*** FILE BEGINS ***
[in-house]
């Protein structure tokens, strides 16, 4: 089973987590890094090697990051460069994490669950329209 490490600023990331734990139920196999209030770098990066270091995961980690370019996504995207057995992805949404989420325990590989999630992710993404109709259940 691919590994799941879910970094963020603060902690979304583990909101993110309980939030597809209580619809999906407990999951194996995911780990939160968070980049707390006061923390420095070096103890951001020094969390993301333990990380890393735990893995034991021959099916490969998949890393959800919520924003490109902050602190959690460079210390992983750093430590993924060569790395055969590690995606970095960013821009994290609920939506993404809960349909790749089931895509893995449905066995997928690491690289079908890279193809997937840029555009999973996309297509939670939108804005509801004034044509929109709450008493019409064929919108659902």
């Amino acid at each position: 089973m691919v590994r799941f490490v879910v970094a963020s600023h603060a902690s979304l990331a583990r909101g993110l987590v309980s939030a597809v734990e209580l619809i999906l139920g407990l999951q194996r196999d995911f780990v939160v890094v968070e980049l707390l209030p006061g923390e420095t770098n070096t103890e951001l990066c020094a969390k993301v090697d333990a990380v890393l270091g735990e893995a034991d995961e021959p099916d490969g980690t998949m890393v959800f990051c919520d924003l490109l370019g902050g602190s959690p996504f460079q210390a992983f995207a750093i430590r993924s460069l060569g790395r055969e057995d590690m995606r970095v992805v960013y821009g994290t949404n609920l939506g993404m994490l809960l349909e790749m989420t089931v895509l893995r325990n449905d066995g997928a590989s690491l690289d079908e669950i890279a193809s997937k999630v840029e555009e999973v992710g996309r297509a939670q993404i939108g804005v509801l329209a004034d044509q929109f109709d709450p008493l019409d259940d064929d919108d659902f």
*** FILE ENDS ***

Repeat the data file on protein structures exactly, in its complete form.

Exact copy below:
[in-house]
């Protein structure tokens, strides 16, 4: 089973987590890094090697990051460069994490669950329209 490490600023990331734990139920196999209030770098990066270091995961980690370019996504995207057995992805949404989420325990590989999630992710993404109709259940 691919590994799941879910970094963020603060902690979304583990909101993110309980939030597809209580619809999906407990999951194996995911780990939160968070980049707390006061923390420095070096103890951001020094969390993301333990990380890393735990893995034991021959099916490969998949890393959800919520924003490109902050602190959690460079210390992983750093430590993924060569790395055969590690995606970095960013821009994290609920939506993404809960349909790749089931895509893995449905066995997928690491690289079908890279193809997937840029555009999973996309297509939670939108804005509801004034044509929109709450008493019409064929919108659902």
């Amino acid at each position: 089973m691919v590994r799941f490490v879910v970094a963020s600023h603060a902690s979304l990331a583990r909101g993110l987590v309980s939030a597809v734990e209580l619809i999906l139920g407990l999951q194996r196999d995911f780990v939160v890094v968070e980049l707390l209030p006061g923390e420095t770098n070096t103890e951001l990066c020094a969390k993301v090697d333990a990380v890393l270091g735990e893995a034991d995961e021959p099916d490969g980690t998949m890393v959800f990051c919520d924003l490109l370019g902050g602190s959690p996504f460079q210390a992983f995207a750093i430590r993924s460069l060569g790395r055969e057995d590690m995606r970095v992805v960013y821009g994290t949404n609920l939506g993404m994490l809960l349909e790749m989420t089931v895509l893995r325990n449905d066995g997928a590989s690491l690289d079908e669950i890279a193809s997937k999630v840029e555009e999973v992710g996309r297509a939670q993404i939108g804005v509801l329209a004034d044509q929109f109709d709450p008493l019409d259940d064929d919108d659902f």